This morning, I brought my camera so I could do the photo assignment for "Near." The objective was to take a picture controlling the focus so that the near subject is in focus, while the distance is not. (I'm still struggling with the settings for "manual focus points" - my camera's instruction manual is confusing. But I think the pictures turned out well anyway.)

f/4, 1/160, ISO/100
(And, yes, the coffee did slop into the saucer.
I'm just graceful like that. It comes with the name.)
Is there anything better than a deep bowl of café au lait for breakfast on a slow Saturday-ish morning? And that's the morning paper in the background with news that the Conservatives seem to be headed for a majority government! Seriously!

After brunch, we headed to the beach, for our first family visit of the season. (Steve has already gone jogging on the beach. Brrr.) Most of those pictures are landscape shots, so they don't fit the class assignment, but I did snap this one of the beautiful moss on the south side of one of the trees.

f/4, 1/800, ISO/80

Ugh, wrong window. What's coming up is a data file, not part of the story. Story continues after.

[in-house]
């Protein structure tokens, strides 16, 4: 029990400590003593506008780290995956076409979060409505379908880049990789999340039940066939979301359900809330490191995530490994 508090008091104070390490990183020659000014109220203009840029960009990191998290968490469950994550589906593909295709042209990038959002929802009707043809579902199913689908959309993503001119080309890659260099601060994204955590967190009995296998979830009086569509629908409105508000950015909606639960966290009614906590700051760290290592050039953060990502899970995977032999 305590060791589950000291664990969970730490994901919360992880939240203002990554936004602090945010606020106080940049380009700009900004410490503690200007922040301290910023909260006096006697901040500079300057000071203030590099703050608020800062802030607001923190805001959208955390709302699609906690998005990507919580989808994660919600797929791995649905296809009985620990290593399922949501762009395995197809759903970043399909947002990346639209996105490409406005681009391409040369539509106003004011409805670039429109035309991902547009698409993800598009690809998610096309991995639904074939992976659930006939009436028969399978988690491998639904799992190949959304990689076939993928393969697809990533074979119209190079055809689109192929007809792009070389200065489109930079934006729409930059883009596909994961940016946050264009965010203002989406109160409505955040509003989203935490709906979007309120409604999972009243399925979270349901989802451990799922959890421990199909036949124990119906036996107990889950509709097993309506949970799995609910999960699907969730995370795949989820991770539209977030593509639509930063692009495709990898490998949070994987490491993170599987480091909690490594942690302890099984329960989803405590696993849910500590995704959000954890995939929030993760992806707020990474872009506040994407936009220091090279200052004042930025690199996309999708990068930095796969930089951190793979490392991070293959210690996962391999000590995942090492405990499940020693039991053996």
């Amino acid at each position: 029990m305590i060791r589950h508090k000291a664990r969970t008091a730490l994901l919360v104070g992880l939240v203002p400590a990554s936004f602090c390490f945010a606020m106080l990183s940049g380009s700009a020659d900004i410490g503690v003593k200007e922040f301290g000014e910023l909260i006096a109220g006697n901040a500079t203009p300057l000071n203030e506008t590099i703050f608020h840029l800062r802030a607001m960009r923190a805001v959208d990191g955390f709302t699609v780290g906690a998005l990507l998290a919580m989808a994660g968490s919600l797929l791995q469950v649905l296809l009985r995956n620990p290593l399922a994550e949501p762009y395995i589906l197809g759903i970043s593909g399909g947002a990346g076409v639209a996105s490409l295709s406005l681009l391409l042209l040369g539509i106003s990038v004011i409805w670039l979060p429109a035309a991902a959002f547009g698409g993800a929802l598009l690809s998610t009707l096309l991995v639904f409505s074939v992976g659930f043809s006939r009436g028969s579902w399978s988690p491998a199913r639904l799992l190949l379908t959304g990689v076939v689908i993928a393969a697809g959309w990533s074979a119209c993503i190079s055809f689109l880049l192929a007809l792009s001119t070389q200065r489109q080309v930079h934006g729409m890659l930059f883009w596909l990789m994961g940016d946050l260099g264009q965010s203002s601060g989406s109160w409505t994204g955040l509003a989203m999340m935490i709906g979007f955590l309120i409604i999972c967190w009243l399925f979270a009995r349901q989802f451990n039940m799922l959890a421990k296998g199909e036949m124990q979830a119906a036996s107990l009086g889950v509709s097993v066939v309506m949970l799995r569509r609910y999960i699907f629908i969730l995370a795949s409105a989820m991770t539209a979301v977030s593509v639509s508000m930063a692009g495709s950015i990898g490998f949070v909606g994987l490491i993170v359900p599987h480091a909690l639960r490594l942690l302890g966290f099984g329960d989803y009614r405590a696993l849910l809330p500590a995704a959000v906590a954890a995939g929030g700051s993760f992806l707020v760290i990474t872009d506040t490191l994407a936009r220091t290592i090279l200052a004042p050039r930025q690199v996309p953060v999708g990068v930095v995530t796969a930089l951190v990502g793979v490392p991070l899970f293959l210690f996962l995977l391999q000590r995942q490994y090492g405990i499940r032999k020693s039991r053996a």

I also loved this picture of the lifeguard stand, so I'm going to make you look at it, even though it doesn't meet the requirements for the class assignment.

f/5, 1/250, ISO/100
There were quite a few people at the beach - not surprisingly, since this is the first pleasant day in weeks.

When we returned home, I snapped one more shot - of the Easter wreath on our front door.
f/2.8, 1/400, ISO/100 
On that note, I will wish you all a blessed Easter/Pesach/spring.

*perq is short for perquisite, (good explanation found here) and I snootily prefer to spell it thus, rather than perk, which is what coffee does.

Wednesday, April 20, 2011

Photo Class: Shed a Little Light on the Subject

A picture from last summer, showing Elly in backlight.
It was taken with automatic everything
and her face is quite underexposed.
Well, maybe not ON the subject, but behind it. The assignment for today's online photo class was "Backlight," and the challenge was to take a photo where the strongest light is behind the subject.

It is tough to do without the subject being underexposed or washed out by the light. Yeeks. And I took a whole stack of pictures before I finished reading the instructions and corrected my light metering to "spot" metering.

But the biggest challenge may have been the utter lack of sunlight recently. So, I had to make do with artificial light.

Another challenge: unwilling subjects.

I think we can all agree that this man is
testifying under duress.
[Ve haff vayssss of makink you talk.]
f/3.5, 1/20, ISO/1600, metering mode/pattern
This was taken before I did a more attentive read of the instructions.
Well, he was "willing." In the same way that I am "willing" to get up before 09:00 on the weekend.